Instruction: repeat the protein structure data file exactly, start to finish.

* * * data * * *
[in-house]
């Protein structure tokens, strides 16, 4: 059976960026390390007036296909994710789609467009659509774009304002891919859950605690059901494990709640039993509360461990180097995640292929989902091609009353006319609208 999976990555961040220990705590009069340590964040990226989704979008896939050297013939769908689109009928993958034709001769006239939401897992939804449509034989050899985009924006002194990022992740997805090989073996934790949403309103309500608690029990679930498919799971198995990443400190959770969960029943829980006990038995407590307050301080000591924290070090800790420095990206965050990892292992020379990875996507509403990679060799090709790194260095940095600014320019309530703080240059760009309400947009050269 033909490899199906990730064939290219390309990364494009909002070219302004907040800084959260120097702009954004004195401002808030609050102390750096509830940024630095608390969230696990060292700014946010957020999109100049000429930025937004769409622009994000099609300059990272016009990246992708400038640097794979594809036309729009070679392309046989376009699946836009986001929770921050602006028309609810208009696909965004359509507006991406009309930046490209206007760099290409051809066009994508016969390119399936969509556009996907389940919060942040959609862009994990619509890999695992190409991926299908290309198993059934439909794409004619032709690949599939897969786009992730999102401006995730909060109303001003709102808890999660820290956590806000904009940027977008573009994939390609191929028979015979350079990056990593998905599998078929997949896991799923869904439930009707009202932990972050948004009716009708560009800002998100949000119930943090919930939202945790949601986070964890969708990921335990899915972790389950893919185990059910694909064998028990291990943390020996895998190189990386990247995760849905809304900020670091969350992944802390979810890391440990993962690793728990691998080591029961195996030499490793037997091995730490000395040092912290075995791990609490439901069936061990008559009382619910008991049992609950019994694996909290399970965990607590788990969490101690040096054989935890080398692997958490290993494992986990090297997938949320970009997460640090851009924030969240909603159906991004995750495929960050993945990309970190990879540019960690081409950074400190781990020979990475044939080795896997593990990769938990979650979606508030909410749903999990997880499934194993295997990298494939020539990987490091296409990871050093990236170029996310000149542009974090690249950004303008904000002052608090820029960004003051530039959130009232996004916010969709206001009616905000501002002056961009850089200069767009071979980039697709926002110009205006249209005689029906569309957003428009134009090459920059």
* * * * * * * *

[in-house]
């Protein structure tokens, strides 16, 4: 059976960026390390007036296909994710789609467009659509774009304002891919859950605690059901494990709640039993509360461990180097995640292929989902091609009353006319609208 999976990555961040220990705590009069340590964040990226989704979008896939050297013939769908689109009928993958034709001769006239939401897992939804449509034989050899985009924006002194990022992740997805090989073996934790949403309103309500608690029990679930498919799971198995990443400190959770969960029943829980006990038995407590307050301080000591924290070090800790420095990206965050990892292992020379990875996507509403990679060799090709790194260095940095600014320019309530703080240059760009309400947009050269 033909490899199906990730064939290219390309990364494009909002070219302004907040800084959260120097702009954004004195401002808030609050102390750096509830940024630095608390969230696990060292700014946010957020999109100049000429930025937004769409622009994000099609300059990272016009990246992708400038640097794979594809036309729009070679392309046989376009699946836009986001929770921050602006028309609810208009696909965004359509507006991406009309930046490209206007760099290409051809066009994508016969390119399936969509556009996907389940919060942040959609862009994990619509890999695992190409991926299908290309198993059934439909794409004619032709690949599939897969786009992730999102401006995730909060109303001003709102808890999660820290956590806000904009940027977008573009994939390609191929028979015979350079990056990593998905599998078929997949896991799923869904439930009707009202932990972050948004009716009708560009800002998100949000119930943090919930939202945790949601986070964890969708990921335990899915972790389950893919185990059910694909064998028990291990943390020996895998190189990386990247995760849905809304900020670091969350992944802390979810890391440990993962690793728990691998080591029961195996030499490793037997091995730490000395040092912290075995791990609490439901069936061990008559009382619910008991049992609950019994694996909290399970965990607590788990969490101690040096054989935890080398692997958490290993494992986990090297997938949320970009997460640090851009924030969240909603159906991004995750495929960050993945990309970190990879540019960690081409950074400190781990020979990475044939080795896997593990990769938990979650979606508030909410749903999990997880499934194993295997990298494939020539990987490091296409990871050093990236170029996310000149542009974090690249950004303008904000002052608090820029960004003051530039959130009232996004916010969709206001009616905000501002002056961009850089200069767009071979980039697709926002110009205006249209005689029906569309957003428009134009090459920059």